To give you control to make appropriate decisions based on the scenario. There are many hash functions you could write that would take hardly any time at all to execute, but which a compiler might not be smart enough to figure out.
So make a hash table that maps whatever you want to functions - bam, done.
No. A switch, abstractly, is a multiway branch, in some cases the compiler doesn't know how to implement as such concretely, and must then fall back on sequential branching.
Abstractly, yes, but in reality it's just a series of if/else ifs because CPUs don't have a "switch" style instruction.
because nobody ever writes switches with a large number of cases?
People write crappy code all the time, doesn't mean you should make it easier for them to write crappy code.
O RLY. I'm pretty sure big O notation doesn't assume an "ideal machine", just "for n large enough". Cases where O() really would be misleading for reasonable n (1.0000000001^n vs n^100000) pretty much don't show up.
No, they assume there's no such thing as caches, branch prediction, and that all operations magically take the exact same amount of time.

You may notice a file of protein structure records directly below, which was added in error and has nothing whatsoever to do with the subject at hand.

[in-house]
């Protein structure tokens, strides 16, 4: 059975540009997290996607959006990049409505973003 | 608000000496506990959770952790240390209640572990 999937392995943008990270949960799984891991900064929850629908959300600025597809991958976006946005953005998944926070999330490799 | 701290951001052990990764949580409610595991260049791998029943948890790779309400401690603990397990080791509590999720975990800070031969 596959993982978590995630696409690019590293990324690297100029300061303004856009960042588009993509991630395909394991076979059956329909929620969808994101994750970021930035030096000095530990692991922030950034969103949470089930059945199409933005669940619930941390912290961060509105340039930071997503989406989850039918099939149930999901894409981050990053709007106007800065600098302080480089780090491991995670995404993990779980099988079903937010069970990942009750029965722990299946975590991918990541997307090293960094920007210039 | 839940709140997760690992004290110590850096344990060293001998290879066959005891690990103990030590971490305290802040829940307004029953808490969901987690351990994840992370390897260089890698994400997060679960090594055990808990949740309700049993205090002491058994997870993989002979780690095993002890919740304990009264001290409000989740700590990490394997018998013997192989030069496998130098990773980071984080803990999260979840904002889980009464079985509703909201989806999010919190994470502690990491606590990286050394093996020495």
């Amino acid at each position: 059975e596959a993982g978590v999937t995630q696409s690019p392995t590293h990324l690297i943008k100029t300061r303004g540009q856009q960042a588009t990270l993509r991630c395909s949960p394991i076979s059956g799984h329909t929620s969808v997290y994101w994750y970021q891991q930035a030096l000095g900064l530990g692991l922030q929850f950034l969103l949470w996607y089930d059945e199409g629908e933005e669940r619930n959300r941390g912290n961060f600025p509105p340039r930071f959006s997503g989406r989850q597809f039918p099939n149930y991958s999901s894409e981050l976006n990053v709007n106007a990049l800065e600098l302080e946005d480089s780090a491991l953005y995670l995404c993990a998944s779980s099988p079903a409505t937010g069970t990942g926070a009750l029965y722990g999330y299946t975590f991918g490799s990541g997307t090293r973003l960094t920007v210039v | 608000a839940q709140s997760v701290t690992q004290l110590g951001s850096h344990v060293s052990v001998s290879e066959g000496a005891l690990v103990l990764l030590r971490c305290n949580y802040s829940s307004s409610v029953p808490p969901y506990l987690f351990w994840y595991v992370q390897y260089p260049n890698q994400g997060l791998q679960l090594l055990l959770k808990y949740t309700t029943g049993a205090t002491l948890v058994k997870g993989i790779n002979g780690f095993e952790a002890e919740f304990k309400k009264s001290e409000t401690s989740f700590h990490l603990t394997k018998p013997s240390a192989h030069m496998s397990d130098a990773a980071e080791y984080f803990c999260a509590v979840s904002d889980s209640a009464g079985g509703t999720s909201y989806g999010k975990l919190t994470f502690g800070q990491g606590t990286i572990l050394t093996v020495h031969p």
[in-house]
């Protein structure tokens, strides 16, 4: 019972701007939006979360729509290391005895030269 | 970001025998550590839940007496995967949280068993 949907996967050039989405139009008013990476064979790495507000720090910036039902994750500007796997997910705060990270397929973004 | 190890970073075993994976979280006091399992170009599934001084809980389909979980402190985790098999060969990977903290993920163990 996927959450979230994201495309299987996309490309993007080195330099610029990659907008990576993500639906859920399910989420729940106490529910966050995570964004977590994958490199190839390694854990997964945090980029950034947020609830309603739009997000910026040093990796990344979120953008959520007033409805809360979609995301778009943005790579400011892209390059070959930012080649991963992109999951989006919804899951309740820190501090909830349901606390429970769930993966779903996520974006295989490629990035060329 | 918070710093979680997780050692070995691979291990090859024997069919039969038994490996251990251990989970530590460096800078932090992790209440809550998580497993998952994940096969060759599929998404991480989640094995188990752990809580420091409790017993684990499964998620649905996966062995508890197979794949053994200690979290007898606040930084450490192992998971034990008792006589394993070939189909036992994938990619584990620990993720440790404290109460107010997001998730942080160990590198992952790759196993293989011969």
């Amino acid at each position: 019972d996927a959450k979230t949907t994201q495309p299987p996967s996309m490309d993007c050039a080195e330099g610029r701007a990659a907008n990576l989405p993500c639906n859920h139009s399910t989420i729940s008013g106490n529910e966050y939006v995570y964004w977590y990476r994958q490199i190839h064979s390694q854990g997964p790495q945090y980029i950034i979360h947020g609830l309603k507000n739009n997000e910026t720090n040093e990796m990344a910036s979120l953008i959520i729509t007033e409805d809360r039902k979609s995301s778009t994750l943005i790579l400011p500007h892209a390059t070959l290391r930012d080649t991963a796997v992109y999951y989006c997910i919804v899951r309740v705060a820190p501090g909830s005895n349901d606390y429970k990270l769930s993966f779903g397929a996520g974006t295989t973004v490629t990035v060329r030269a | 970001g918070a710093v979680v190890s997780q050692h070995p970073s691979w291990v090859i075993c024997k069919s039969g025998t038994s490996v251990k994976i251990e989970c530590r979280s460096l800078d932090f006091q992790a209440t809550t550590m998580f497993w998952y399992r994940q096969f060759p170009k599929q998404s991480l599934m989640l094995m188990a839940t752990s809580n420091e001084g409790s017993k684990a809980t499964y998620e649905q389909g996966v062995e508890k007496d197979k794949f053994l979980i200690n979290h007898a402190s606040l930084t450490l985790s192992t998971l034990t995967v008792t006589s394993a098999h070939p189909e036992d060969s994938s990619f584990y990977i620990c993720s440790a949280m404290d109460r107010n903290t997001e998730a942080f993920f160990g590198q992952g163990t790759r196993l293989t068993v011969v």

False. There are a good number of cases where the compiler can fall back on a O(log(n)) tree jump table before it has to fall back to sequential access.
I cannot find a shred of evidence of this hypothetical tree jump table, care to actually back that claim up with anything at all?
I'm not sure how this is relevant. Python int's are still well-ordered.
Because you can override equals, and more importantly you can replace equals on specific instances of int. You can't do jump tables if you don't know how the compare works.
We can keep arguing if you want, but it's not terribly likely you'll convince me to side with Guido van Rossum over Donald Knuth and Peter Naur.
Donald Knuth and Peter Naur? Where have they published their feelings on switches, and Python's lack of them?